I don’t know about you, but I can only describe December as a whirlwind month on a sugar high. By the day after Christmas my brain turned itself off in an act of self-preservation in order to recharge from the planning involved in the previous month.
Planning school, planning advent, planning presents, planning a service project, planning food- What a relief to find a week of nothing to plan and no lists to make. I put off anything related to planning (school, groceries, other life responsibilites) until the very last day or two of my husband’s generous vacation time.
And then when the planning brain did turn itself back on again, fully charged, my synapses and fingers were clicking on endless great ideas-a hymn study over at Practical Pages, Composer Studies from Harmony Arts Mom, music lessons for the kids from the husband, new science curriculum that hadn’t been cracked open this year, grammar for the 11 year old…
With the planning brain now on overload and as the cut-off to vacation life drew closer, I considered post-poning school an extra few days or maybe a week (this is a perk to homeschooling, I can add on extra days at the end of the year to make it right). But experience has shown me that we didn’t need an extra week to flounder about (the kids) and feel grumpy about responsibilities(me). It would take us down a road of fighting and general discontent which can aptly be titled- Chaos.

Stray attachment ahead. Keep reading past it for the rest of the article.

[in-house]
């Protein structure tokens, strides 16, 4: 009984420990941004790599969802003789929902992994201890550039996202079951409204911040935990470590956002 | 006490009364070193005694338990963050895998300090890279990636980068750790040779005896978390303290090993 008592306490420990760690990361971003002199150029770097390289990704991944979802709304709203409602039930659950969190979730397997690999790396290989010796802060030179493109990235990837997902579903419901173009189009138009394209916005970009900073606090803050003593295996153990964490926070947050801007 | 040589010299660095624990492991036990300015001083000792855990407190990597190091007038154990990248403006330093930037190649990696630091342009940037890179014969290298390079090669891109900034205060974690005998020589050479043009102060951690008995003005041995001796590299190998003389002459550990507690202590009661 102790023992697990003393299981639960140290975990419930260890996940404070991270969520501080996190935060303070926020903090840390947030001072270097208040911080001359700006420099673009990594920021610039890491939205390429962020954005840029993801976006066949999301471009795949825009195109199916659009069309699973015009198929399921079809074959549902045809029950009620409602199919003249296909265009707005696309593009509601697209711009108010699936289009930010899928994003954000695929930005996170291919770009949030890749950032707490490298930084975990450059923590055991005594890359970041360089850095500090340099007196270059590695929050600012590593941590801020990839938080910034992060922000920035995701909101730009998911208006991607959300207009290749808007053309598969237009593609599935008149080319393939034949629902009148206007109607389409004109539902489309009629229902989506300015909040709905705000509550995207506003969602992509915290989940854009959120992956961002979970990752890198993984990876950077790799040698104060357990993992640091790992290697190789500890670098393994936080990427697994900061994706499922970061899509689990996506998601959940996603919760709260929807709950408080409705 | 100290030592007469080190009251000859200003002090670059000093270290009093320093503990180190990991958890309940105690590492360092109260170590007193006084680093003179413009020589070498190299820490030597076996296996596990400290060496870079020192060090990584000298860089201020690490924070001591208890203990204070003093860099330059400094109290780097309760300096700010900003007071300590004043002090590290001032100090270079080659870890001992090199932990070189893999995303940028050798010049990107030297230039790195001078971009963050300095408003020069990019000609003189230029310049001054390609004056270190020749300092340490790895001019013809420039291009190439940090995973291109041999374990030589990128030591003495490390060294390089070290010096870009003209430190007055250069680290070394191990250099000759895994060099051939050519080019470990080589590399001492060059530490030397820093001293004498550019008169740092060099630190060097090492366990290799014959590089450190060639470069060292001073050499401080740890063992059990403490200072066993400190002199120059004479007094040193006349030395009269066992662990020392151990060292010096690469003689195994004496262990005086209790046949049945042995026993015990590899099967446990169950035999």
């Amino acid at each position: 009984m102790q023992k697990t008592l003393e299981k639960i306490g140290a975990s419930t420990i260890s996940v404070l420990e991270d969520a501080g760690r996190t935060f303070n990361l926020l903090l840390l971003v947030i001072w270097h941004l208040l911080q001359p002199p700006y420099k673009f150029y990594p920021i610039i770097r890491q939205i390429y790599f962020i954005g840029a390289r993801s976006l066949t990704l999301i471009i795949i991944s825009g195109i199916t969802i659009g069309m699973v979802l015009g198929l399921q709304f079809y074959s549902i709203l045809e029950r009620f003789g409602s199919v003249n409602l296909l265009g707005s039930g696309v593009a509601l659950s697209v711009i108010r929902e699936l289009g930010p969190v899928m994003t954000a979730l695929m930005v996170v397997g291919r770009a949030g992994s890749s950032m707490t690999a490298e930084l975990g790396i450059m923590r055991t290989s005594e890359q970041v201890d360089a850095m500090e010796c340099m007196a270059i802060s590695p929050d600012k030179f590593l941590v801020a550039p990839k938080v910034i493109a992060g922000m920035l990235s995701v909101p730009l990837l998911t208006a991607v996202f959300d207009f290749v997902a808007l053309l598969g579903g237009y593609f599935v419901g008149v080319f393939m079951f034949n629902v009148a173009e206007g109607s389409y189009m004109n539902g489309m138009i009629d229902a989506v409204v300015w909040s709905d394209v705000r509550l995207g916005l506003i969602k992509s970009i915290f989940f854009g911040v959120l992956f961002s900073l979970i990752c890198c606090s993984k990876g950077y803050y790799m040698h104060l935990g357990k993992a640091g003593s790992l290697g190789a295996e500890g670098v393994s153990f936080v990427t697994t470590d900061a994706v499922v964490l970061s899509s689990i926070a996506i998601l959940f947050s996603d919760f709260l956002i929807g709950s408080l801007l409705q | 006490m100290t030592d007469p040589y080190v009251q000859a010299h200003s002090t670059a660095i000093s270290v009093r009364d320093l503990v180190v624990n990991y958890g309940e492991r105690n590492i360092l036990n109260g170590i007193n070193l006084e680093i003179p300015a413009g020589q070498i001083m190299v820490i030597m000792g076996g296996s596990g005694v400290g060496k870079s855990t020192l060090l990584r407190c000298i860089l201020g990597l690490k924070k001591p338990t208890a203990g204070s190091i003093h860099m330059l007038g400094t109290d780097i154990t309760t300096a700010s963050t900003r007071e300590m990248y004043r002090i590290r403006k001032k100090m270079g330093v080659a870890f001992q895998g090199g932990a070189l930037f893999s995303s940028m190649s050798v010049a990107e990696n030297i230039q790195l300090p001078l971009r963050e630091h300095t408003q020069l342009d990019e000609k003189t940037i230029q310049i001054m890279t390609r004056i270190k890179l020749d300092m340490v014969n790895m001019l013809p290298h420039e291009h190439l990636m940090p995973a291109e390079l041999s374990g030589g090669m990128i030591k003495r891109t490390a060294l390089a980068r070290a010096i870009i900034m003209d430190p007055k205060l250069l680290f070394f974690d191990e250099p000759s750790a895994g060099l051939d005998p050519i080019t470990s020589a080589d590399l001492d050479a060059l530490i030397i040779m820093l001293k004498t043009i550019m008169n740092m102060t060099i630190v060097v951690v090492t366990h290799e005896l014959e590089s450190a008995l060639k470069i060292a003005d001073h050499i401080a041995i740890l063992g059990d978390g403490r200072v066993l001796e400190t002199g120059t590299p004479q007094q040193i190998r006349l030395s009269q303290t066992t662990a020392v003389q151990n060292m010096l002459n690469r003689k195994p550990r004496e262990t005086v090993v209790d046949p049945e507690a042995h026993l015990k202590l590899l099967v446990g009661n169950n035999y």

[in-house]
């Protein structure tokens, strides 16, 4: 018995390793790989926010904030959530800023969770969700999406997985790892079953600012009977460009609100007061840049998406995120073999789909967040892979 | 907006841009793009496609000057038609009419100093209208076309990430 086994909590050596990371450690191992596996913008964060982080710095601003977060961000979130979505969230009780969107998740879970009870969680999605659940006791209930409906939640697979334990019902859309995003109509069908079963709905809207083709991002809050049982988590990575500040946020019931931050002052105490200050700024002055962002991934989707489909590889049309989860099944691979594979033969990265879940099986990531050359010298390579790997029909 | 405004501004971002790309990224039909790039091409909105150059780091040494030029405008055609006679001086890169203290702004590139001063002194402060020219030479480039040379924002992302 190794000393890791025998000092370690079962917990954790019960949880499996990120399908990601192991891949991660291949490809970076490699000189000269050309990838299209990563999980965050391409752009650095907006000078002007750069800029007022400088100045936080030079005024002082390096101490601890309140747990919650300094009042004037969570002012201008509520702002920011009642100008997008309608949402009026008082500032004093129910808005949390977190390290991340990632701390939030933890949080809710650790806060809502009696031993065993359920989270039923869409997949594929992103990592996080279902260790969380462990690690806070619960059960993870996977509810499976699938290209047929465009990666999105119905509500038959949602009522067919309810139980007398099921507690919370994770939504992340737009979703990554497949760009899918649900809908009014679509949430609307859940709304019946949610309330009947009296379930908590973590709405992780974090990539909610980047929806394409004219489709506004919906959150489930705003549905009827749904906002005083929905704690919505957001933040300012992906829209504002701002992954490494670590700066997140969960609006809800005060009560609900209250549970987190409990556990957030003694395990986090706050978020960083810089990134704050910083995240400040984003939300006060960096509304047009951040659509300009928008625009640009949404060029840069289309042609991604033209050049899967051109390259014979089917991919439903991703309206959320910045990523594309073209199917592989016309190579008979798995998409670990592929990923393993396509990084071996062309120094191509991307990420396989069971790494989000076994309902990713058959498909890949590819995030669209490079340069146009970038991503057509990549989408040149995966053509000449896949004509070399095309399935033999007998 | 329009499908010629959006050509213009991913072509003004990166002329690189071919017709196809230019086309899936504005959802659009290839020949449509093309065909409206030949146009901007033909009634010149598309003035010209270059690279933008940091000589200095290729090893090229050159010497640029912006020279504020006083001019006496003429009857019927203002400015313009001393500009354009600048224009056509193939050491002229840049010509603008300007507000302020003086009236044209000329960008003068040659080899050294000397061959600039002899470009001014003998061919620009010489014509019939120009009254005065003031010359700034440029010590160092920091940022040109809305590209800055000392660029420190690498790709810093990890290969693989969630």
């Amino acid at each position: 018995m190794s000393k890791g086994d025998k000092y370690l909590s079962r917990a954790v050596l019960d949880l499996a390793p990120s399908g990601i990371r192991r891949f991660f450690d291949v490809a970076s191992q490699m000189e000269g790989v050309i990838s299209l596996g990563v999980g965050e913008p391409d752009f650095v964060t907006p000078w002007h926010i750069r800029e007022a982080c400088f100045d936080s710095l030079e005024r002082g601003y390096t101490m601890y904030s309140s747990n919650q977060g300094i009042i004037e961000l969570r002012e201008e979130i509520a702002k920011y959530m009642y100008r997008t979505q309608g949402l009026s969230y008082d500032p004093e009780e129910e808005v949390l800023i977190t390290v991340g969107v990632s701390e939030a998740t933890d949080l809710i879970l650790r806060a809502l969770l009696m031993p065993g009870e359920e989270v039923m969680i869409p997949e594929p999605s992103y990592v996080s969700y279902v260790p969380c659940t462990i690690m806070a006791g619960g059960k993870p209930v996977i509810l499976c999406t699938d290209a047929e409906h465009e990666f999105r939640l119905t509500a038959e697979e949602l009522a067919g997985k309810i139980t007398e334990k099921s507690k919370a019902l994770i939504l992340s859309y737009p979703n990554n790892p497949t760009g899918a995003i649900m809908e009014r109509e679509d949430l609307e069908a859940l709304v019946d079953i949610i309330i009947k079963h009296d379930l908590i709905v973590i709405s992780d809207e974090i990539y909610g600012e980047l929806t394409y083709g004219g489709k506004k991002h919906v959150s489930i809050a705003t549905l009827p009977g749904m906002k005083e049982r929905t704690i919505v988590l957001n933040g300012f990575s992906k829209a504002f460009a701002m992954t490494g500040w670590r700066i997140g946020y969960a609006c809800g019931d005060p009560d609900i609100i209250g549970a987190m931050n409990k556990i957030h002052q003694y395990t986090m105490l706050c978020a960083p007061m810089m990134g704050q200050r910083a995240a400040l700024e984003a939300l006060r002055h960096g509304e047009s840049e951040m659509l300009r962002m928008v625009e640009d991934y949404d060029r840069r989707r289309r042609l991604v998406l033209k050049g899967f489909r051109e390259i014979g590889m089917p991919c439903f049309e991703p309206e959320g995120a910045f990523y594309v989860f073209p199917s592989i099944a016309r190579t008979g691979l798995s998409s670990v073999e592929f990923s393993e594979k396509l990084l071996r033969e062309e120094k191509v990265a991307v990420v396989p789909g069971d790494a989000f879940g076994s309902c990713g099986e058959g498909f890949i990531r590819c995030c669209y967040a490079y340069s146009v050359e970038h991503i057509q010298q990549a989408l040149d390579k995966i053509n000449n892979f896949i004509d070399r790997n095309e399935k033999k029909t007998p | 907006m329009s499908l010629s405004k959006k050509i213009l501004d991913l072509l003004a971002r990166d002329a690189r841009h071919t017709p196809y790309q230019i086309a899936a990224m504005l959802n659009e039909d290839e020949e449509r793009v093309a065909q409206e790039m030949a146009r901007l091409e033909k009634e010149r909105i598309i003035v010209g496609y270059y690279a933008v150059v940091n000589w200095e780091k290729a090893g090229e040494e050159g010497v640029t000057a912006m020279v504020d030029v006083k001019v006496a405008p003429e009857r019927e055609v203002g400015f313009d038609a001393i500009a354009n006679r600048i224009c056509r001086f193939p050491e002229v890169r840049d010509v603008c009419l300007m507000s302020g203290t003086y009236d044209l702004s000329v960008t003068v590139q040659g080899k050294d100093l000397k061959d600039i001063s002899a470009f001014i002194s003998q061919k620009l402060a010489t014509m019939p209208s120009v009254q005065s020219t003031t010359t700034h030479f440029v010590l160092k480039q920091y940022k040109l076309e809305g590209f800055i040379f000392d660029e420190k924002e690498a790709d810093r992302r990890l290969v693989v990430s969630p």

Thankfully, around monday evening I remembered The Soft Start. I reminded myself that if I added all of my ideas into our first week back there might be a few of us no longer here by the end of the week (namely me, I’d probably be driving to the beach).
So I arranged my list by what I wanted to start with the first week, add in the second week, third, and by the end of the fourth all of my hopeful plans would be included in the schedule.
An example of what this might look like:
- All of the above plus,
- Hymn Study
- Composer study
- Music Lessons with Dad
- Flesh out weekly schedule
You’re soft start might look slower or faster than the example above based on the ages and numbers of your children, family illness or other extenuating circumstances.
The Soft Start is about feeling successful, for everyone. The entire family gets to feel successful in getting back into a normal schedule, with a lighter load of academics in the first week, and ease into the realization that we actually like normal life quite a lot.
This Soft Start was actually even slower because, on monday, when we planned to take down the christmas decorations, we went out for hot chocolate instead and then took a nap. Which means today we took down the decorations and brought order to the school room and peace to my mind.
You might not need a slow start. If you have older children, who are quite capable of managing their work, and no little ones to call out for snacks and books and people to play with them, than I bet you can hit the week running.
But if you’re life this past week, minus school, has already felt full with working through sibling fights, accepting the fate of the grocery store, looking around at potential chores in every room, and finding one quiet moment to kiss your husband, and you’re wondering how in the world your going to start schooling multiple children in multiple grades, then consider the slow method.
And when you do start, start with the most important thing, the thing your kids(and you) need more than anything else, start with the Word of God, first thing in the morning, right at the table with your pancakes and cereal. Then you’ve tasted success before you’ve even finished breakfast.